NEW YORK -- Austin Hedges' brilliant diving catch Tuesday night might go down as the best defensive play made by a catcher this year. It's not often that a backstop, in full gear, engages in a face-first all-out dive. And that's not to mention the ground Hedges covered to reach the warning track in the first place.
The play will run on Padres highlight reels long after the 2017 season is over. But it's probably not fair to define Hedges' defensive prowess with a catch as aesthetically pleasing as that one. After all, the bulk of the impact Hedges makes behind the plate isn't quite so obvious.
"Catcher popups are at the bottom of the totem pole in what's important," Hedges said Wednesday afternoon. "Obviously, it's cool to be able to get to those balls. But that play's not going to win us the ballgame. Receiving and blocking and throwing and calling a good game -- that is going to win us a ballgame."
Hedges has done all of those things well this season. He ranked third in the Majors with 4.6 framing runs saved, according to Baseball Prospectus, entering Wednesday. He's thrown out eight would-be basestealers. And his pitchers have universally raved about his ability to block pitches in the dirt.
Since he was drafted in 2011, Hedges has been considered one of the game's top young defensive catchers. He's backing up that label at the Major League level in his first season as a starter.
"The consistency of framing pitches, presenting balls as strikes, keeping balls in front of him when a pitcher buries stuff -- that's what's going to separate him defensively from other catchers," said Padres manager Andy Green. "He's done a very nice job of that this year."
In franchise history, Benito Santiago is the only catcher to earn a Gold Glove Award. He did so three times from 1988-90.
It might seem a bit premature to get into Gold Glove talk with Hedges. But he's been good enough to warrant it. One of his teammates forecasted "multiple" Gold Glove Awards down the road.
"He's great back there," said first baseman Wil Myers. "He's one of the best defensive catchers in the game -- in all aspects. He's a lot of fun to watch. Me and him stay on the same page, especially when runners are on first base with pickoffs. He's a lot of fun to play behind. He does a good job calling games, puts in the preparation for it. He's a great catcher."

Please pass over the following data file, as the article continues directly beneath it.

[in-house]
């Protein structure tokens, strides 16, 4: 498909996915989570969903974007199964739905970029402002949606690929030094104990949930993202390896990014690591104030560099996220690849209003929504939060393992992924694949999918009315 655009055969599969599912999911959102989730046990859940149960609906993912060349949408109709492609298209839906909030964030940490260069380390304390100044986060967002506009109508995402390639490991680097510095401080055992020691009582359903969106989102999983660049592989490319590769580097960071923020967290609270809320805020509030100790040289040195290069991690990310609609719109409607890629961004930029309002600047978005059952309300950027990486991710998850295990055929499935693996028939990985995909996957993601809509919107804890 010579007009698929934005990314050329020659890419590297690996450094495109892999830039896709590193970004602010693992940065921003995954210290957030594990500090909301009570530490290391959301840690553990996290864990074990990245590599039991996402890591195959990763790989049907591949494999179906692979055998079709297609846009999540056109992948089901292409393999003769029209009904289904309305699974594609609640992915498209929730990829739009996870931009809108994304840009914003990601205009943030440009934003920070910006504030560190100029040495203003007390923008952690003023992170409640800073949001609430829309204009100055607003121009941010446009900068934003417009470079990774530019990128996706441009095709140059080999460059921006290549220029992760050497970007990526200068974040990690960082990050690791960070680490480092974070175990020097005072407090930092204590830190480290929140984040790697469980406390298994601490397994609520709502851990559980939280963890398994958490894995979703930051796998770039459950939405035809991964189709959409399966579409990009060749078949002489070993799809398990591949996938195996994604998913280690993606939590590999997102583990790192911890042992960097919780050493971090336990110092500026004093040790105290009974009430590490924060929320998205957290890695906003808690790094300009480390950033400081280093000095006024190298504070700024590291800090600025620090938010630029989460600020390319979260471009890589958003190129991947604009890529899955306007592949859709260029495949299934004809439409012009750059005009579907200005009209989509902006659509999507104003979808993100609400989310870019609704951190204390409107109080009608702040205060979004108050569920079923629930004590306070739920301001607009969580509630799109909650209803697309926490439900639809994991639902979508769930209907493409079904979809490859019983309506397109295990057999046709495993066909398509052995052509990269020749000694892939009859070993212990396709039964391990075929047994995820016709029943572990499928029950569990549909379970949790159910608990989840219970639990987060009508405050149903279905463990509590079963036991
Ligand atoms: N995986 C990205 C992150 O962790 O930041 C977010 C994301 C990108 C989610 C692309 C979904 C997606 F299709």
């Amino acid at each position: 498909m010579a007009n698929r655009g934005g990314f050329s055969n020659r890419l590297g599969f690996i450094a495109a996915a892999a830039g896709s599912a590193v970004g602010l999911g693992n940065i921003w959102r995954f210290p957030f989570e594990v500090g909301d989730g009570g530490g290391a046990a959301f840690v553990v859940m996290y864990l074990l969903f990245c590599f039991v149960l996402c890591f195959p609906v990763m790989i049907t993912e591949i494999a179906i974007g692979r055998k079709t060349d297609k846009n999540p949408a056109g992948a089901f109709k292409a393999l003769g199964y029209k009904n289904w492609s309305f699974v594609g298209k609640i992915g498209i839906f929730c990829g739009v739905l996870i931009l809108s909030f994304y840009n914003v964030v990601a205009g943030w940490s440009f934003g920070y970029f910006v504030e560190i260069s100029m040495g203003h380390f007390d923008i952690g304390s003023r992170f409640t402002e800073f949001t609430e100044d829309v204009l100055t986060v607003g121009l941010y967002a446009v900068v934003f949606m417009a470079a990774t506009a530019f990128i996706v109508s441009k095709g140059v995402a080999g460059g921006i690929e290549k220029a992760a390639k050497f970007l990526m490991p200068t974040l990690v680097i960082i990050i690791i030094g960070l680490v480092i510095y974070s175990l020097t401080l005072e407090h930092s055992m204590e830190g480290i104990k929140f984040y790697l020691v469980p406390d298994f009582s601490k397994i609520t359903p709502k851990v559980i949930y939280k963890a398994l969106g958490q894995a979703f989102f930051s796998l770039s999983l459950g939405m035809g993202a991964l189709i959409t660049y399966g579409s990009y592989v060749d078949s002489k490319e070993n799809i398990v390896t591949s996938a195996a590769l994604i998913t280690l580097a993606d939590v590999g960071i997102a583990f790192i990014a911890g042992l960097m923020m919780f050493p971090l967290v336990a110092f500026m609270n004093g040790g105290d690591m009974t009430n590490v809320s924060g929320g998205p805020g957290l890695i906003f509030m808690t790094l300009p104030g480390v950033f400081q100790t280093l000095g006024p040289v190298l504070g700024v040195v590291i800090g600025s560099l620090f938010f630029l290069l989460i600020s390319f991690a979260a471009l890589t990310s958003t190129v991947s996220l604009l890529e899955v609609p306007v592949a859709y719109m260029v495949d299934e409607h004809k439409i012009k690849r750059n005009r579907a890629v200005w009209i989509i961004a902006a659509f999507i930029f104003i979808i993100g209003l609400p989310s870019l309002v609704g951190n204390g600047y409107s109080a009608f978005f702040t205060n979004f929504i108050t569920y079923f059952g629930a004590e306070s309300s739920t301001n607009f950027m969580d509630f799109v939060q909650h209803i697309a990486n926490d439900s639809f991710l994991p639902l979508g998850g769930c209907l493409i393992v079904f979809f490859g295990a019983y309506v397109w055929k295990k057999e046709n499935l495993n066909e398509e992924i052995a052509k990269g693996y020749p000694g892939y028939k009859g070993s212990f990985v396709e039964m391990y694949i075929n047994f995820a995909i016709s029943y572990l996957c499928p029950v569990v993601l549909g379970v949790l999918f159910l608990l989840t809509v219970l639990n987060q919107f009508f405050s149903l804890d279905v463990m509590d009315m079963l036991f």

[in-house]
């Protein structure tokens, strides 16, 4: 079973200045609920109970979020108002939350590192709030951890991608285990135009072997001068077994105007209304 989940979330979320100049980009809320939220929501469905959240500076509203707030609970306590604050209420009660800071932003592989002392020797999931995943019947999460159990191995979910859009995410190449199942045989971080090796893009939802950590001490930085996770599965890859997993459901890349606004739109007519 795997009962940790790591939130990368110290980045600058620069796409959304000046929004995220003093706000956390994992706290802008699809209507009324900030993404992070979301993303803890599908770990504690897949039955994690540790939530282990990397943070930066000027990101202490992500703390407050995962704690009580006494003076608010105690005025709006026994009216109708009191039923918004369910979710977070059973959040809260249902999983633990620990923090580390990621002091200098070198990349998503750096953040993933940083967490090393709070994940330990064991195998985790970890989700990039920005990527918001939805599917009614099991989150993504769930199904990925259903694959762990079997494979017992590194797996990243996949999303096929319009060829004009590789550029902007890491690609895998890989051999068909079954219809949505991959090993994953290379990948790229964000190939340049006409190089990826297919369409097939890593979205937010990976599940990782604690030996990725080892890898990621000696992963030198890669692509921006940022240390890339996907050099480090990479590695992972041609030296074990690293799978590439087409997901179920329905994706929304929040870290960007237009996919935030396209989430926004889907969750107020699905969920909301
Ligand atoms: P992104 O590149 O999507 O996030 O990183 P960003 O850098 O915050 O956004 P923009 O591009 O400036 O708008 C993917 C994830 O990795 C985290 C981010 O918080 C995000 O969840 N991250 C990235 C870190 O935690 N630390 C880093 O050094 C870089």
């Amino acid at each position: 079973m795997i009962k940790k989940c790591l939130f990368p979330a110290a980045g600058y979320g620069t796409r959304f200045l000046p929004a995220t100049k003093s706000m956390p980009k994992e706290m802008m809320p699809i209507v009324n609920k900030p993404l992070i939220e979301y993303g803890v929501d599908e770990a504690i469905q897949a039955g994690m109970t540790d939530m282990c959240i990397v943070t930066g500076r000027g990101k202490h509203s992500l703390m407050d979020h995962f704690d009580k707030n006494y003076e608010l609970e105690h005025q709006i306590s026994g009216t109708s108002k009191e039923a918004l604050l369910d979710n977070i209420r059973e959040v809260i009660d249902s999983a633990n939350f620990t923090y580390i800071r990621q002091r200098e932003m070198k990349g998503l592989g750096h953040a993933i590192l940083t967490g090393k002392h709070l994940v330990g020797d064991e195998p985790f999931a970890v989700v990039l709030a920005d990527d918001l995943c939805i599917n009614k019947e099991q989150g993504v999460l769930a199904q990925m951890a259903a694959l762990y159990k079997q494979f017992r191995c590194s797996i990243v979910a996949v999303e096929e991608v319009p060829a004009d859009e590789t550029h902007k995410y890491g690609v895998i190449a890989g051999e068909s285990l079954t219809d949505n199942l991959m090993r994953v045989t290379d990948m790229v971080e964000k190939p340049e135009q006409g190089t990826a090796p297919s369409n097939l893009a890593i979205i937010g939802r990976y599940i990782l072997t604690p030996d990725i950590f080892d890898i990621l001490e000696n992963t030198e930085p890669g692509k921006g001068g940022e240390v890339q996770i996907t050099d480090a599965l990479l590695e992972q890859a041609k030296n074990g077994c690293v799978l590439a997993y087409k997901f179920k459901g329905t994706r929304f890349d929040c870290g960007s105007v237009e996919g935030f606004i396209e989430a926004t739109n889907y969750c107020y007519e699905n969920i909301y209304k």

Given the intricacies of the position, catcher might be the toughest place on the field to quantify defensively. Framing, throwing and game-planning are generally as dependent on the pitcher as the guy behind the plate.
In that sense, accolades are often doled out on reputation, and with Yadier Molina, Buster Posey and Yasmani Grandal in the same league, it's an uphill climb for Hedges. But at 24, he still has plenty of time to build that rep.
"Absolutely, I want to win a Gold Glove one day," Hedges said. "That's the ultimate defensively. But I just want to be the best I can be to help us win ballgames behind the plate. It's arguably the most important position on the field behind pitcher. If we're winning, that can go hand in hand with what I'm doing behind the plate."
O's claim Sardinas
Former Padres shortstop Luis Sardinas was claimed off waivers by Baltimore on Wednesday afternoon. Sardinas was hitting .163 in 29 games this season with San Diego.
The Padres designated Sardinas for assignment on Monday, after claiming Chase d'Arnaud from the Red Sox. d'Arnaud, who debuted with the Padres on Tuesday, figures to fill largely the same role as Sardinas -- backing up at short, while playing an assortment of other spots across the diamond.
AJ Cassavell covers the Padres for MLB.com. Follow him on Twitter @ajcassavell. This story was not subject to the approval of Major League Baseball or its clubs.